3.20. ICTs are already contributing to significant job creation as shown earlier in Figure 12, while figure 14 shows a demonstration site for practicals on how to install very small aperture antenna (VSAT) systems at customer and client’s premises. At the end of the two weeks successful training, graduands are awarded certificates as NIGCOMSAT Ltd certified VSAT installers creating job opportunities and providing sufficient manpower resources across the country. For women, ICTs have created employment opportunities in back-office services and call centres. Earlier in the paper, the Nigerian Communications Commission shows the growing percentage contribution of Telecoms to Nigeria’s GDP, illustrated in figure 4.
Figure 14. VSAT Demonstration site at NIGCOMSAT Ground Station for vocational training of VSAT Installers across the country[7]
3.21. Electronic government, government online services, e-Commerce across the board and efficient public sector service delivery. NIGCOMSAT Ltd Development Control Information System (DevCIS) for the Development Control Department, Abuja has demonstrated how government online services can impact on transparency, revenue optimization and better urban and regional development. The Development Control package is a mechanism that maintains standards. It ensures the orderly and rational development of land to create sustainable human settlement, which accommodates a variety of land uses to meet the needs of the people who live in these settlements and safeguard their lives and environment.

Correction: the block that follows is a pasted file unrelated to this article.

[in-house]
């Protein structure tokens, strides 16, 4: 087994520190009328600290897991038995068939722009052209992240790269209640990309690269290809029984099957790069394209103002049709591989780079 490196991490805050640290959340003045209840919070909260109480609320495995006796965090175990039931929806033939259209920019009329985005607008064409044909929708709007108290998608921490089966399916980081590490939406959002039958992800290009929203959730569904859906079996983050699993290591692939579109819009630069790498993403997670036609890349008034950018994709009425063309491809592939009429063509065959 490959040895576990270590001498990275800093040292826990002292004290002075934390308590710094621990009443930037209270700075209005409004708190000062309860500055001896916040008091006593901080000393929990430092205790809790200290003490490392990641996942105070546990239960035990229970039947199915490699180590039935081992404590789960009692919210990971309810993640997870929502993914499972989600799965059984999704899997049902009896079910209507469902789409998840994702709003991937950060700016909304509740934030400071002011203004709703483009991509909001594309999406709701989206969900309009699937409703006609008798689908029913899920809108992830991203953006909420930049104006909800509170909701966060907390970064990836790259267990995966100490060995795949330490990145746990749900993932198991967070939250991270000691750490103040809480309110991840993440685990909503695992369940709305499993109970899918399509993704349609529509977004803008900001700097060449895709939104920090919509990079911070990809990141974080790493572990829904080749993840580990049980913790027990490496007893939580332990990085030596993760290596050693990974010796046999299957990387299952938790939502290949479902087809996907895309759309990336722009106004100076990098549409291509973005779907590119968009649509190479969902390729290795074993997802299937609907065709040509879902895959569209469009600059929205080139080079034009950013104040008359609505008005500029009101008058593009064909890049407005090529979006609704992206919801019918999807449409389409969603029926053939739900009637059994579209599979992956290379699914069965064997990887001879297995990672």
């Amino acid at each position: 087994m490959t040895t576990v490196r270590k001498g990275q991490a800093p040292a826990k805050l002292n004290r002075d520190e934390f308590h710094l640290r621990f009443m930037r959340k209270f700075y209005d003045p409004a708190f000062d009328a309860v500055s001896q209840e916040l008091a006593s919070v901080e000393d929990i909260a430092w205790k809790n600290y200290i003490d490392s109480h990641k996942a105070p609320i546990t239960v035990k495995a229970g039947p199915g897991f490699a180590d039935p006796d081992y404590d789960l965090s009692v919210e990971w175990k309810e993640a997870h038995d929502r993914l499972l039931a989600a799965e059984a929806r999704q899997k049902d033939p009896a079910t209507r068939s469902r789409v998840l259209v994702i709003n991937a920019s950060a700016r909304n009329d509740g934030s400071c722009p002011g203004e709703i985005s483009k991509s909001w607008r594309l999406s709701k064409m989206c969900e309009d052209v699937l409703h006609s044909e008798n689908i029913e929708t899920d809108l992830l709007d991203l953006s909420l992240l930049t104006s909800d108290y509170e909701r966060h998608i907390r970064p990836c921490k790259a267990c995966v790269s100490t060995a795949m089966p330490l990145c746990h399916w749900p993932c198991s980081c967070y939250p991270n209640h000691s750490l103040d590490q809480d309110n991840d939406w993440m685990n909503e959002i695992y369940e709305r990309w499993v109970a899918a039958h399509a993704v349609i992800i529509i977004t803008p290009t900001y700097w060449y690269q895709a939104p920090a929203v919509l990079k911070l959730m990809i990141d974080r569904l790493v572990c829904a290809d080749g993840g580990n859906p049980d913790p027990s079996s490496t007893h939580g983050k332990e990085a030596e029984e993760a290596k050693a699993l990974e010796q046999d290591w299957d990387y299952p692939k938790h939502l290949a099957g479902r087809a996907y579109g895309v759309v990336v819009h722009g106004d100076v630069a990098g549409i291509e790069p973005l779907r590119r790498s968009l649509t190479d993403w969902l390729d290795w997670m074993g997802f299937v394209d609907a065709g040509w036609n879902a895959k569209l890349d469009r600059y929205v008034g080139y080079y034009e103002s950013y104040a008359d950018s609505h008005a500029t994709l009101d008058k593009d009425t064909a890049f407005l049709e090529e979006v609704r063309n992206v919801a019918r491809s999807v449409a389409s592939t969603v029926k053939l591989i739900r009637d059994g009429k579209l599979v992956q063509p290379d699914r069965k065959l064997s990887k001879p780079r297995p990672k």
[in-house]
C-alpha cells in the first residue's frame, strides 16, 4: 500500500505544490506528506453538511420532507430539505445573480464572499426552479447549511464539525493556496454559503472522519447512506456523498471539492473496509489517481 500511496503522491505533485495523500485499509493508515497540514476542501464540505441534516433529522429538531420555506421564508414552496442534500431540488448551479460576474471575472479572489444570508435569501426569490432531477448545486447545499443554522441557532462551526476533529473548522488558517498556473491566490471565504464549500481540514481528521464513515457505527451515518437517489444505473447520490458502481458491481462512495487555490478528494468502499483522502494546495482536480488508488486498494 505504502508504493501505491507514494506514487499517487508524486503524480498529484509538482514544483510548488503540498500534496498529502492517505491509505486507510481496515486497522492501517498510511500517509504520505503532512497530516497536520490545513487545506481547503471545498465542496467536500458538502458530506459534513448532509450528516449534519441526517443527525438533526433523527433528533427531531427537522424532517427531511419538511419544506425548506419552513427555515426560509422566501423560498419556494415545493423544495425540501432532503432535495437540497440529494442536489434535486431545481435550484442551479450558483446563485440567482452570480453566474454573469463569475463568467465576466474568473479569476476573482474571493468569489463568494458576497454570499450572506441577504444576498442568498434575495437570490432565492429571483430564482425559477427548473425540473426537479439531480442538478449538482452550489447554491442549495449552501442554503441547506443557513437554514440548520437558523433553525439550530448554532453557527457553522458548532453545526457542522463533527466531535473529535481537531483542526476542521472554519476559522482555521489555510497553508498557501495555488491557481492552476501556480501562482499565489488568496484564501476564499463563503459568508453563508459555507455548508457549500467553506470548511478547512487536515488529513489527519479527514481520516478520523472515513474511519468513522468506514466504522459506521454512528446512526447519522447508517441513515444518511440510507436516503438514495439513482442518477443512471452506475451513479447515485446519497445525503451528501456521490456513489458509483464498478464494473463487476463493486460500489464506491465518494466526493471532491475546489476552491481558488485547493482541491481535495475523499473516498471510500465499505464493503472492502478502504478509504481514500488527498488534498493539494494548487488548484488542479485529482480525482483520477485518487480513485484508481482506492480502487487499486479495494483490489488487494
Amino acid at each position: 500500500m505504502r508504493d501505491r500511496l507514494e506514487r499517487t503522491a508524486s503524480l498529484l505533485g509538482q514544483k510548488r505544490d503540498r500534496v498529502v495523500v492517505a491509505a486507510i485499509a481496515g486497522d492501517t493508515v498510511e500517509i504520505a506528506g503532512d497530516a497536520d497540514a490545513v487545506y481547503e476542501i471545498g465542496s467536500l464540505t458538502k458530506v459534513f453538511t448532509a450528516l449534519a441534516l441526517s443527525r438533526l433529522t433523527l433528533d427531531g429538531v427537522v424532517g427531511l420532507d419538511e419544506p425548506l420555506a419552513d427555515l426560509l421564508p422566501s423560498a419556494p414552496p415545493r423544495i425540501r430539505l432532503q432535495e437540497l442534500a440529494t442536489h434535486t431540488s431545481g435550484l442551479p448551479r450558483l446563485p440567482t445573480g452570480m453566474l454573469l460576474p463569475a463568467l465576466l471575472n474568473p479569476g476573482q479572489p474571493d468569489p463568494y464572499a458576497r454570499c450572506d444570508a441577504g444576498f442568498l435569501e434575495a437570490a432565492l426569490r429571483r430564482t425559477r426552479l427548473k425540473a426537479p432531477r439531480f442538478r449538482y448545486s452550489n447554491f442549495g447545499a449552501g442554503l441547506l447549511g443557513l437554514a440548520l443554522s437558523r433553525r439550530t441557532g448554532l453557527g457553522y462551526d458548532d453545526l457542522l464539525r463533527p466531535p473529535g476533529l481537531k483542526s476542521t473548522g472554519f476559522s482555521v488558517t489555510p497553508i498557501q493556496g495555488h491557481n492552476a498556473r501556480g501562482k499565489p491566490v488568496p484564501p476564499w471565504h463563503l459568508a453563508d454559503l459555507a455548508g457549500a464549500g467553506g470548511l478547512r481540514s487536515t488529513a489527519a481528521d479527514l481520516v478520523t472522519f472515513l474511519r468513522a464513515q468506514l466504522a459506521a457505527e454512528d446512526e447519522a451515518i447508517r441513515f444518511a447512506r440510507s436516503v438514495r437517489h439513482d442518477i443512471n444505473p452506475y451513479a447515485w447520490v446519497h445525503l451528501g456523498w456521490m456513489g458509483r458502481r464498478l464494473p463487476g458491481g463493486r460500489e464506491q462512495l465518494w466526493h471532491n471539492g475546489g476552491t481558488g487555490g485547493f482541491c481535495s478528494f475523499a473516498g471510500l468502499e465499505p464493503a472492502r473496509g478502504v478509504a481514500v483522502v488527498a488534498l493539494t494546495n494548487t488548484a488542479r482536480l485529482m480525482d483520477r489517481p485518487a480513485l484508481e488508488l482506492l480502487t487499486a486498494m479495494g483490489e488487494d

The project has ensured projects/buildings have the necessary facilities (car parking, sewage treatment plant) or infrastructure (access roads, drainage, and water supply). Buildings that are structurally weak and are easily damaged during floods or other disaster events can easily be identified. Also, development projects, which have serious negative impacts on the environment, can be identified and prevented.